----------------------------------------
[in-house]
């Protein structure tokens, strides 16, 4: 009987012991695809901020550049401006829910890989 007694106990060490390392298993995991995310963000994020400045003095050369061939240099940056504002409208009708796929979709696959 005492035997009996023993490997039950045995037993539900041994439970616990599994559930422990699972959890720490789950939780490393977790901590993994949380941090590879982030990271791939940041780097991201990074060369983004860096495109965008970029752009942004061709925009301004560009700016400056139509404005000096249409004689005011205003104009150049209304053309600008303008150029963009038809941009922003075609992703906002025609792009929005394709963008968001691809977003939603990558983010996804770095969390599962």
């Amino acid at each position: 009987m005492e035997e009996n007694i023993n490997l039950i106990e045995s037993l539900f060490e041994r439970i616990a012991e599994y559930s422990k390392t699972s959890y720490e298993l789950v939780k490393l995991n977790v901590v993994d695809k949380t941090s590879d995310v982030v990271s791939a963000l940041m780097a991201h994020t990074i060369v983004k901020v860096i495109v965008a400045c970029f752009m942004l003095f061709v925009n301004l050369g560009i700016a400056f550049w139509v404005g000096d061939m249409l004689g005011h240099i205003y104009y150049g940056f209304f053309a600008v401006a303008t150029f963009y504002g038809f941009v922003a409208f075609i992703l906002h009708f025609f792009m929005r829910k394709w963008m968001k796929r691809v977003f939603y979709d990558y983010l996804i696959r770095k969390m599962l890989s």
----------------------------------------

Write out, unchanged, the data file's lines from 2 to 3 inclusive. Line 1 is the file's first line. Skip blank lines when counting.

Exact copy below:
């Protein structure tokens, strides 16, 4: 009987012991695809901020550049401006829910890989 007694106990060490390392298993995991995310963000994020400045003095050369061939240099940056504002409208009708796929979709696959 005492035997009996023993490997039950045995037993539900041994439970616990599994559930422990699972959890720490789950939780490393977790901590993994949380941090590879982030990271791939940041780097991201990074060369983004860096495109965008970029752009942004061709925009301004560009700016400056139509404005000096249409004689005011205003104009150049209304053309600008303008150029963009038809941009922003075609992703906002025609792009929005394709963008968001691809977003939603990558983010996804770095969390599962």
């Amino acid at each position: 009987m005492e035997e009996n007694i023993n490997l039950i106990e045995s037993l539900f060490e041994r439970i616990a012991e599994y559930s422990k390392t699972s959890y720490e298993l789950v939780k490393l995991n977790v901590v993994d695809k949380t941090s590879d995310v982030v990271s791939a963000l940041m780097a991201h994020t990074i060369v983004k901020v860096i495109v965008a400045c970029f752009m942004l003095f061709v925009n301004l050369g560009i700016a400056f550049w139509v404005g000096d061939m249409l004689g005011h240099i205003y104009y150049g940056f209304f053309a600008v401006a303008t150029f963009y504002g038809f941009v922003a409208f075609i992703l906002h009708f025609f792009m929005r829910k394709w963008m968001k796929r691809v977003f939603y979709d990558y983010l996804i696959r770095k969390m599962l890989s």